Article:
Estate Planning Lawyer
When someone names you as the “trustee” in their trust, this news may cause you to feel overwhelmed at the potential responsibility you have. However, the best way you can face this stress is to become informed. It can be devastating for all involved when a loved one passes away or if an injury or illness incapacitates them, but if they created a trust, then they have documented their final wishes and someone they trust can ensure that their affairs are in order. If a loved one recently passed away or if an injury incapacitated them leaving you as the trustee, below are frequently asked questions that can help you prepare for this role.
What If I Am a “Successor Trustee”?
If the grantor named you as the successor trustee instead of the trustee, you likely have no responsibilities immediately. Instead, the first trustee will manage the grantor’s affairs. However, if the trustee passes away or can no longer act in this position, the successor trustee steps in. In many cases, there are multiple successor trustees named who can work together.
Will This Be a Surprise?
While a grantor can name someone as a trustee without speaking with them, they will likely make sure that this is a position you are willing to take and that you are very familiar with the trust and what it states. For example, the grantor will need to inform you of the trust’s location and where they keep specific documents, like insurance policies and financial records. You should also be aware of any other trustees, successor trustees, and named beneficiaries.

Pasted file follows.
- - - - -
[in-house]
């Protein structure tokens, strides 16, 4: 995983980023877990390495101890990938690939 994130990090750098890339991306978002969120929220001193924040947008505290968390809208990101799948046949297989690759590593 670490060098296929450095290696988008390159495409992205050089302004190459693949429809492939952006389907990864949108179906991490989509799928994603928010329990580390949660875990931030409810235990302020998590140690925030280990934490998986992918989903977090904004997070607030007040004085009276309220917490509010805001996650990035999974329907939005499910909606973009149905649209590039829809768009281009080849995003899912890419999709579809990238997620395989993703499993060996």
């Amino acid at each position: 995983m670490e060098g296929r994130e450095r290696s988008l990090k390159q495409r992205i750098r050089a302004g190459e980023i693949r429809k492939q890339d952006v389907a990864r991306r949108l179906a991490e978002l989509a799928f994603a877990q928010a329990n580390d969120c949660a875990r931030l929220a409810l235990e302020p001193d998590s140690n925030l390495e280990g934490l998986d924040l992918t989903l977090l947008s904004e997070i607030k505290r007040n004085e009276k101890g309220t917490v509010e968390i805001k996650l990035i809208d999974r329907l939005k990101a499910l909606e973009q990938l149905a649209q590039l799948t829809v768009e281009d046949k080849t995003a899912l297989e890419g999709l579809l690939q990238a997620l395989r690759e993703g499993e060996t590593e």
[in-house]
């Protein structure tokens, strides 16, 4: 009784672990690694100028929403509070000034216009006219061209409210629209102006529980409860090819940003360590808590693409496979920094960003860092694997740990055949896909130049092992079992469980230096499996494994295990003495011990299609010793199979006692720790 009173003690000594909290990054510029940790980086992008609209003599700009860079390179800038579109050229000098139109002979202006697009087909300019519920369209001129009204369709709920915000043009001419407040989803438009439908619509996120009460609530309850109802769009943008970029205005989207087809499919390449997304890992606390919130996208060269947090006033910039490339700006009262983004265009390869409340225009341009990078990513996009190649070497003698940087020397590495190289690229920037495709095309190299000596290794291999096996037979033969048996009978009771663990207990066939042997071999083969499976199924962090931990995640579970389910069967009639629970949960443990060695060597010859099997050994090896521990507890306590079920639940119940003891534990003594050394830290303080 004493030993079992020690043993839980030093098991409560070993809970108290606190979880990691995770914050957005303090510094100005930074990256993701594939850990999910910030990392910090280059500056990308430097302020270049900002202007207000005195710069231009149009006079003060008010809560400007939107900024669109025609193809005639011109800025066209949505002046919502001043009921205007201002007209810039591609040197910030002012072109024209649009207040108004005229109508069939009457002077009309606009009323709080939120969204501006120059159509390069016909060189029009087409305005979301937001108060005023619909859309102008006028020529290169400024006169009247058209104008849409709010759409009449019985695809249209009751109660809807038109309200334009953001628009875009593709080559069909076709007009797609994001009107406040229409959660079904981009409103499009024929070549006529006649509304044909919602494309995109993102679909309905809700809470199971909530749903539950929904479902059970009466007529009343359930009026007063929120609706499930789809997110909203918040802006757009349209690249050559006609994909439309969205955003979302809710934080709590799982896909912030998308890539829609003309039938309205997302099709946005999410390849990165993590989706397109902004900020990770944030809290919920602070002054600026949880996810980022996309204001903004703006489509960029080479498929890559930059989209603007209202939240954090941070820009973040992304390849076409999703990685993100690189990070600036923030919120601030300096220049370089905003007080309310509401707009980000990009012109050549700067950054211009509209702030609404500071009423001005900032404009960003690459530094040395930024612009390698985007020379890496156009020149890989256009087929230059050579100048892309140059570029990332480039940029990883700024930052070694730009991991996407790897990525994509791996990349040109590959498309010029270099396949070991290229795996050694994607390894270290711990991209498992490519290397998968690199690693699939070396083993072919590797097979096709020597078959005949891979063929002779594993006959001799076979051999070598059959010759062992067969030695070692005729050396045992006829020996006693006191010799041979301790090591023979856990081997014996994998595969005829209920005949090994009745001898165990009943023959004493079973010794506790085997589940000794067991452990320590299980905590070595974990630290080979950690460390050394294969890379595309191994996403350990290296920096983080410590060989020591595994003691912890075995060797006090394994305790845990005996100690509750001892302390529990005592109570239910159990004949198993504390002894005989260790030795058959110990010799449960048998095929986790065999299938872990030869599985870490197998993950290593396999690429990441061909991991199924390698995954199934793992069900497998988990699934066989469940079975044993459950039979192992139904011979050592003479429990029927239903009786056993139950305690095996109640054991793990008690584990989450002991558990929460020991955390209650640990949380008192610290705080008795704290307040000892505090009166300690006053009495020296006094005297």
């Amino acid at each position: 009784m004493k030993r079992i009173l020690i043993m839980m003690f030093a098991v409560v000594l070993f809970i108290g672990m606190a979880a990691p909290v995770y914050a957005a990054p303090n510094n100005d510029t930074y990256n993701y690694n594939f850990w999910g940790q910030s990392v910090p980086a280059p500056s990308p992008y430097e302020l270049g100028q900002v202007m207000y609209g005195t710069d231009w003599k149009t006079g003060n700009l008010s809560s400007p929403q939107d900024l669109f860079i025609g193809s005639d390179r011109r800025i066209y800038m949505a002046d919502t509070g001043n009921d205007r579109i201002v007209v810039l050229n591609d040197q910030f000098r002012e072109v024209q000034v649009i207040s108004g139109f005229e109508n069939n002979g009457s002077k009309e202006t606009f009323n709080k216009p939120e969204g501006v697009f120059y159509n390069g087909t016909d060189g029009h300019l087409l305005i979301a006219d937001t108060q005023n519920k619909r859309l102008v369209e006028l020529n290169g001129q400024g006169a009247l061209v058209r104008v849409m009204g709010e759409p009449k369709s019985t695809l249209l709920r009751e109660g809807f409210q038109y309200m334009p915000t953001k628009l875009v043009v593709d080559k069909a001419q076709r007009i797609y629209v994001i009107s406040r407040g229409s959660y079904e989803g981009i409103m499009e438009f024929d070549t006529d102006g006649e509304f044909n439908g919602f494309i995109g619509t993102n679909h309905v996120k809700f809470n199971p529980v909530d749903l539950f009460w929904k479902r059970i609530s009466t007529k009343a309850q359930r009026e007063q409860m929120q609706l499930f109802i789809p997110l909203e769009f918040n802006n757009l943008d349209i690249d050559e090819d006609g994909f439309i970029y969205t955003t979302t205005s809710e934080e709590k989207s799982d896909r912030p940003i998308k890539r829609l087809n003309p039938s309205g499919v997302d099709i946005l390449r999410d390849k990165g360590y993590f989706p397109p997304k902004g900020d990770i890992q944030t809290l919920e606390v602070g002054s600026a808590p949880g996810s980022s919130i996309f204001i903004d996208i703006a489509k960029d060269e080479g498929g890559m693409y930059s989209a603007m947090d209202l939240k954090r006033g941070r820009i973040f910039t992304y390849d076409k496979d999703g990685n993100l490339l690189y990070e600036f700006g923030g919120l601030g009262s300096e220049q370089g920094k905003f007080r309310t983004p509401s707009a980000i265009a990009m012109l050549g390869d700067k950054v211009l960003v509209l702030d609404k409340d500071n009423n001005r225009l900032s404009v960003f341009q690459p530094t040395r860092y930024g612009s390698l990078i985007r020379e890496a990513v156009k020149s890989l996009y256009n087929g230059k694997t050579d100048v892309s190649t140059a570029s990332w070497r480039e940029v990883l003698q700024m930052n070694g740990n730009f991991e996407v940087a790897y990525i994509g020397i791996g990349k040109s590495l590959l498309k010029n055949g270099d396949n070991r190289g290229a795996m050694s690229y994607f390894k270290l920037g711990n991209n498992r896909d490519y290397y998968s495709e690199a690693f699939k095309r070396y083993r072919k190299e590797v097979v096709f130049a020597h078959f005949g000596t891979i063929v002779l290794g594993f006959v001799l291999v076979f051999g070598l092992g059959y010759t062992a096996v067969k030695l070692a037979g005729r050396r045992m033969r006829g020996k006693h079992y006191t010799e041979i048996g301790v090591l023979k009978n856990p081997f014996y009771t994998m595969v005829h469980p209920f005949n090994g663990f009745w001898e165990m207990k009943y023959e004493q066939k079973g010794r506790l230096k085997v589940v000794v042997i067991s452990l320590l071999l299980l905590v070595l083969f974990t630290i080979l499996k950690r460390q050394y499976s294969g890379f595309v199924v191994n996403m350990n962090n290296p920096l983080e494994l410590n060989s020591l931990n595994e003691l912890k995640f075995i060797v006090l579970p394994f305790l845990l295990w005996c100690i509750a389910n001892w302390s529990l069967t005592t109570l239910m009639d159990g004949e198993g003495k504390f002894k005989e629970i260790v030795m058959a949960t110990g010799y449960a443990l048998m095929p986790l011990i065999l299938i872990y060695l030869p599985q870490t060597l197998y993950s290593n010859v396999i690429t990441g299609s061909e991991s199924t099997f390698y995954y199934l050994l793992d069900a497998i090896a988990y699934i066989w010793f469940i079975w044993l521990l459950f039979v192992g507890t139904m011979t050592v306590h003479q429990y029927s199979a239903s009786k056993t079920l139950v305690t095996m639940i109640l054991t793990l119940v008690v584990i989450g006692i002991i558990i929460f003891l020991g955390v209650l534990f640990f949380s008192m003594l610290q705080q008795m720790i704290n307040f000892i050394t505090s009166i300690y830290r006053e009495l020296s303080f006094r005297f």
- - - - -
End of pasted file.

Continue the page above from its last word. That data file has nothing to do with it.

Am I In This Alone?
Being someone’s trustee does not have to mean you do this process alone. In fact, it is not unusual to get financial advice from accountants and investors and even speak with an attorney when making important legal decisions.
Who Decides When the Grantor Is Legally Incapacitated?
One of the first places you might look is the trust. This may outline how the grantor defined their incapacity. On the other hand, it may take doctors and medical experts to ensure that the grantor is not physically or mentally able to make their own decisions.
What Do I Do If a Doctor States They Are Incapacitated?
If they successfully transferred their assets to the trust, you can then begin making decisions as the trustee to manage their assets and finances. One of the greatest benefits of the trust is that there should be no need to go through a court system. Locate the trust document and notify any other co-trustees as soon as you are aware of the situation. This is also a good time to speak with an attorney if you have any questions regarding your responsibilities.
Ensure you know how the grantor’s insurance works (what it will and will not cover) and speak with the grantor’s doctors if banks or others need proof that the grantor is no longer able to make their own decisions before they can work with you.
What Else Can I Do?
While this process can be confusing at times, getting help from a trust lawyer Danbury, CT relies on can make it much smoother and can ensure that you know your responsibilities and can perform them to the best of your ability.
Thank you to our friends and contributors at Sweeney Legal, LLC for their insight into estate planning and knowing the responsibilities of a trustee.